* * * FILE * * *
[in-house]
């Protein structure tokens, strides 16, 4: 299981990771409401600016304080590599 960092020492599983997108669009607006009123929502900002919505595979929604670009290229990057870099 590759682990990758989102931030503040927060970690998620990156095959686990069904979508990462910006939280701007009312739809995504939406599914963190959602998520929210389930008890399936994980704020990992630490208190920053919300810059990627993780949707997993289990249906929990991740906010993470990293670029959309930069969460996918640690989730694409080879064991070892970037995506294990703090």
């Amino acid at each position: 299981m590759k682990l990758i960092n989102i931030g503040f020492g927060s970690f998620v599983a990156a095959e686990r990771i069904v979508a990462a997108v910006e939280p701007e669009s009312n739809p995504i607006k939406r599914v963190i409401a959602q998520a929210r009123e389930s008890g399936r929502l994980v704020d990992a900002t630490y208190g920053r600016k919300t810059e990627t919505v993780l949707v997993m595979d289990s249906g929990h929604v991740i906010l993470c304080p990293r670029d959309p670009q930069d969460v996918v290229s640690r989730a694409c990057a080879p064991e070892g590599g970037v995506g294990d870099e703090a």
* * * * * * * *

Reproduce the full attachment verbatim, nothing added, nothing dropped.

[in-house]
């Protein structure tokens, strides 16, 4: 299981990771409401600016304080590599 960092020492599983997108669009607006009123929502900002919505595979929604670009290229990057870099 590759682990990758989102931030503040927060970690998620990156095959686990069904979508990462910006939280701007009312739809995504939406599914963190959602998520929210389930008890399936994980704020990992630490208190920053919300810059990627993780949707997993289990249906929990991740906010993470990293670029959309930069969460996918640690989730694409080879064991070892970037995506294990703090």
């Amino acid at each position: 299981m590759k682990l990758i960092n989102i931030g503040f020492g927060s970690f998620v599983a990156a095959e686990r990771i069904v979508a990462a997108v910006e939280p701007e669009s009312n739809p995504i607006k939406r599914v963190i409401a959602q998520a929210r009123e389930s008890g399936r929502l994980v704020d990992a900002t630490y208190g920053r600016k919300t810059e990627t919505v993780l949707v997993m595979d289990s249906g929990h929604v991740i906010l993470c304080p990293r670029d959309p670009q930069d969460v996918v290229s640690r989730a694409c990057a080879p064991e070892g590599g970037v995506g294990d870099e703090a």